Re: erroneous captions/RTR vs. kits

Charlie Vlk

Jack is correct... except I didn't mention a NYC X29.... even a Burlington fan knows that is a PRR prototype....<gggg>
The volume of prototype data that keeps surfacing, both in print and digital, is amazing!!!
Charlie Vlk

----- Original Message -----
From: Jack Burgess
To: STMFC@...
Sent: Tuesday, May 26, 2009 3:51 PM
Subject: RE: [STMFC] erroneous captions/RTR vs. kits

Garth wrote:
> While I applaud your positive comments about kits in general, the near
> complete disappearance of kits from all the hobby shops I frequent makes
> me wonder about your statements, at least as a general trend in the
> hobby.

True, but I think hobby shops are also obviously feeling the pitch of
Internet sales. If you want resin kits, you can purchase them direct from
the manufacturer via the web (or a check and envelop in the case of
Sunshine). By-passing dealers allows the manufacturer to make more profit
selling kits at resale rather than wholesale and also allows for small
volume manufacturers to produce limited-run kits for less popular
prototypes. If I were a hobby shop dealer, I'd stock RTR freight cars and,
like our local train shop, pile them on the counter so that everyone sees
them as they come into the store. While I don't bother to look, I suspect
they sell a lot of them...they look great, provide instant gratification,
and the price is within reason for many modeler's budget. There are also a
lot of modelers who have more interest in operations than in building things
and RTR cars fulfill a real need to get a layout up and running. Hopefully,
those modelers, once into operation, plan to go back and start "filling in
their roster" with more prototype variety and, in the process, discover kit
building and even scratchbuilding.

I agree with Charlie that we are in the Golden Age of the hobby but I would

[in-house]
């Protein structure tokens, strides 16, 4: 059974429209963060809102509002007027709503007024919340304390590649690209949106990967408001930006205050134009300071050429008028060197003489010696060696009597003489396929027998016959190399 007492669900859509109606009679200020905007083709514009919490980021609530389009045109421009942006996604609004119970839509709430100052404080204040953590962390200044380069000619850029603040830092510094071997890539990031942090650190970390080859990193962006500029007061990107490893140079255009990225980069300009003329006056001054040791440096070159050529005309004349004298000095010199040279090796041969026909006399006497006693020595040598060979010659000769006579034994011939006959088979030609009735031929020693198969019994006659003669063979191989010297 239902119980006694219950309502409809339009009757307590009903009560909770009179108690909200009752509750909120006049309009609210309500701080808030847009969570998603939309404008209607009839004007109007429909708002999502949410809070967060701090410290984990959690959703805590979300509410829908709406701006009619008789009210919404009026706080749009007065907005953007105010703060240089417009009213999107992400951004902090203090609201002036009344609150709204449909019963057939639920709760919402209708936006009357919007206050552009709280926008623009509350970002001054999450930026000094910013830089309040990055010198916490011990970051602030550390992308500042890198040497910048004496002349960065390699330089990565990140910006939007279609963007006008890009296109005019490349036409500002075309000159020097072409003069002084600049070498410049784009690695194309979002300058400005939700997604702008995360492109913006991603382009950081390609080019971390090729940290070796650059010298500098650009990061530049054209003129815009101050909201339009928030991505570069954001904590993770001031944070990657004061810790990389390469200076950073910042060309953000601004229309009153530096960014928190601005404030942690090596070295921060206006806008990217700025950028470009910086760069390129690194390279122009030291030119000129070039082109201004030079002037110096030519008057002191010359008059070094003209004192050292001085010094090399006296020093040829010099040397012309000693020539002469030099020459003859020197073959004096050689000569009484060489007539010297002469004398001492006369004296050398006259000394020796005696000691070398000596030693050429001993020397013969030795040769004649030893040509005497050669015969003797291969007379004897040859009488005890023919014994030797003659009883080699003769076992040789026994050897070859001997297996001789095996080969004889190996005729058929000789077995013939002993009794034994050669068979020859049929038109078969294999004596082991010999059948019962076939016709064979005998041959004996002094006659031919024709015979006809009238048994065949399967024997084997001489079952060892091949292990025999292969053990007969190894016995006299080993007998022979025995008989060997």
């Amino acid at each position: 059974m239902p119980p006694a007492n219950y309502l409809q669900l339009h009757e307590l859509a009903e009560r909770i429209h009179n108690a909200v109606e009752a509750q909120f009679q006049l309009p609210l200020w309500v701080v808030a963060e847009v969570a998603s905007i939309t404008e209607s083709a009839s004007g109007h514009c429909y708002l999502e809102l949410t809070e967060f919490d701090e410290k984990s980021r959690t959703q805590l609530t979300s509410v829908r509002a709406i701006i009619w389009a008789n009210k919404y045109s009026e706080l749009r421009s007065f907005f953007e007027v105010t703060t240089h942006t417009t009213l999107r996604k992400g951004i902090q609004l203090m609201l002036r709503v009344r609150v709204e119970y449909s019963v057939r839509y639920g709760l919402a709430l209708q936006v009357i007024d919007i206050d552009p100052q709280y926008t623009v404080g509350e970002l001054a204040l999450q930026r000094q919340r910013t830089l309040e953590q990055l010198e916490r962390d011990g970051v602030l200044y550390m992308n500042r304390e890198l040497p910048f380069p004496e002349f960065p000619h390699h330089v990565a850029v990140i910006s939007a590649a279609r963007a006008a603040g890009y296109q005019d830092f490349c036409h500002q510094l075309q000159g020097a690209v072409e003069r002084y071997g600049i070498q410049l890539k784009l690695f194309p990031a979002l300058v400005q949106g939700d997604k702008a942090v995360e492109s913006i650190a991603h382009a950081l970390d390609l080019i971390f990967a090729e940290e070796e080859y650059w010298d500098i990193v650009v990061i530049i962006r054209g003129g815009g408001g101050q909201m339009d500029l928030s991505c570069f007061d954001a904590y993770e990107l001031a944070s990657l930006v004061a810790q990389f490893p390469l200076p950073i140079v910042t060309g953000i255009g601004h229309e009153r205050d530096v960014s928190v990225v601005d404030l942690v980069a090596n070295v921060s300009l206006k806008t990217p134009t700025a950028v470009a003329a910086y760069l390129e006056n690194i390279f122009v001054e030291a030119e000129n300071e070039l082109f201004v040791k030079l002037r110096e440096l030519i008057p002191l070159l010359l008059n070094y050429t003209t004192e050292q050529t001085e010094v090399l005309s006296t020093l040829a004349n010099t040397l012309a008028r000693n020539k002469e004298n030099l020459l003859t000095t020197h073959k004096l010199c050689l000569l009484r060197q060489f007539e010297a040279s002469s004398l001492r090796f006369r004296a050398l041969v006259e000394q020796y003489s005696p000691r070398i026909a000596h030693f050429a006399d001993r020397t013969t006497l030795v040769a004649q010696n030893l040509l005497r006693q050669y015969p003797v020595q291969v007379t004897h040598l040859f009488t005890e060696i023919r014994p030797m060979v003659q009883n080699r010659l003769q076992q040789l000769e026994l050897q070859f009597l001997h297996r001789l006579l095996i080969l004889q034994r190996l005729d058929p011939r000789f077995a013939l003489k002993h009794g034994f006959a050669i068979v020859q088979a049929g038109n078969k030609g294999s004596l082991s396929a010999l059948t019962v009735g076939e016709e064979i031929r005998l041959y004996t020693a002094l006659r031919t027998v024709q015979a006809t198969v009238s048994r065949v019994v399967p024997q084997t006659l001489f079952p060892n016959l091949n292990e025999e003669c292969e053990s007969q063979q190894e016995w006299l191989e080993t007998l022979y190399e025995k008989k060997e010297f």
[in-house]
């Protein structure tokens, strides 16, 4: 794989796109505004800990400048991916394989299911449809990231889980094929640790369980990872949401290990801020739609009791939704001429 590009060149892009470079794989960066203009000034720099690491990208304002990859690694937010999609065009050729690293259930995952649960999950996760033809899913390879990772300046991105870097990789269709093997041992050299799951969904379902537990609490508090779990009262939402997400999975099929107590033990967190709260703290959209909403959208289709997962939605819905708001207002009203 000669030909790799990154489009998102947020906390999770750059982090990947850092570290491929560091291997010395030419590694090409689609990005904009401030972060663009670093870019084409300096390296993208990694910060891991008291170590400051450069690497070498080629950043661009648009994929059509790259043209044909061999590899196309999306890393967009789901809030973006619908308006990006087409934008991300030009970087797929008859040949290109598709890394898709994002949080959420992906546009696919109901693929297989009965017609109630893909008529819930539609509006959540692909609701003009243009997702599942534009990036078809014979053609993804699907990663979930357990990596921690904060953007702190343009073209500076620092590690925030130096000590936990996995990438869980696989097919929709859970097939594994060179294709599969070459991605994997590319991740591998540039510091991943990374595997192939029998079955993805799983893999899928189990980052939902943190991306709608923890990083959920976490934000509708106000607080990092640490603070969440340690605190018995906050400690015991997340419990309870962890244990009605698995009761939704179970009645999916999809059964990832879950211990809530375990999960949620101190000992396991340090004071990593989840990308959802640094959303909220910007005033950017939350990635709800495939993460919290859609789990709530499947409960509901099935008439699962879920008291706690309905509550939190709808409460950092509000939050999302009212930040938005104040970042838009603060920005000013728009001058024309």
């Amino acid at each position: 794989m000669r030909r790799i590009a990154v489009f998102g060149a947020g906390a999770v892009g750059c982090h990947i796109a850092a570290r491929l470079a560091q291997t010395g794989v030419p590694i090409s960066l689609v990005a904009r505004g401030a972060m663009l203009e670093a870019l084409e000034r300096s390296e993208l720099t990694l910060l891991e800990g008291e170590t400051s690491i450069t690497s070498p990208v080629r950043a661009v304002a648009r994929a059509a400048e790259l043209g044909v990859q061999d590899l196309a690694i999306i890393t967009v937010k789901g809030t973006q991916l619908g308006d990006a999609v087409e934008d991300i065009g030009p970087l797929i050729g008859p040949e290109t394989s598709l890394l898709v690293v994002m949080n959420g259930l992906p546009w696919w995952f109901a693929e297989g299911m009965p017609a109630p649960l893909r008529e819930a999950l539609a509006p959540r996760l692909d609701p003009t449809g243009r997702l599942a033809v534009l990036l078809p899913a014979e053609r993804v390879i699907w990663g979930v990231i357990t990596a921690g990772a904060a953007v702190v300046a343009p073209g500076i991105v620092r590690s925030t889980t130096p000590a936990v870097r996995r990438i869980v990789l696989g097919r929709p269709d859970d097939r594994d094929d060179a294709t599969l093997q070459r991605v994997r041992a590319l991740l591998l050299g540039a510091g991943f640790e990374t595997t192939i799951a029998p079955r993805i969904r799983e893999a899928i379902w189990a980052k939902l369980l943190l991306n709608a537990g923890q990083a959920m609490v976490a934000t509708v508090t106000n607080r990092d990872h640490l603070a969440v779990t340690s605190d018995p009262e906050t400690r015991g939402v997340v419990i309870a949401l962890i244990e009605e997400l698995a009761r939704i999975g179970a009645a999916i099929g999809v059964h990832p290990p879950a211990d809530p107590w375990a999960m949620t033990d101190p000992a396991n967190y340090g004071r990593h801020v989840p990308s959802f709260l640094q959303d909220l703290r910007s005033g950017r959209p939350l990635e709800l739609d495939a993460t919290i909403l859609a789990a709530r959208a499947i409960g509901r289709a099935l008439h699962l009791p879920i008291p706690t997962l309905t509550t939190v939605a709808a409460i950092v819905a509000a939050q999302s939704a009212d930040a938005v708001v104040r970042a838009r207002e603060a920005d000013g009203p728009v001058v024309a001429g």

add a couple other reasons. Not only has the quality of the kits improved
tremendously but the amount of prototype data available is so prolific that
it can sometimes be somewhat overwhelming. Even so, I don't want to spend a
couple of weeks gathering all of the data, plans, photos, decals, and parts
needed to scratchbuild that NYC X29 box car that Charlie talked about...I
want that available as a resin kit. If I am going to scratchbuild something,
it will be a YV freight car or structure.

I also think that things are just going to get rapid
prototyping and custom resin casting become more available, even more unique
kits and parts will become available. I'd love to see our hobby grow into
the type enjoyed by the airplane and armor modelers where there is a huge
variety of after-market parts to convert more generic models into replicate
even more specific prototypes. And finally, groups like ours have also made
it easier to find information that may be well-known by followers of one
prototype but not necessarily well-known by everyone else. When I asked
about information on early Rodgers ballast cars a few months ago, Gene Green
hooked me up with the archivist at the C&NW Historical Society where I was
able to purchase a CD of prototype drawings....finding that resource years
ago would have been impossible.

Jack Burgess


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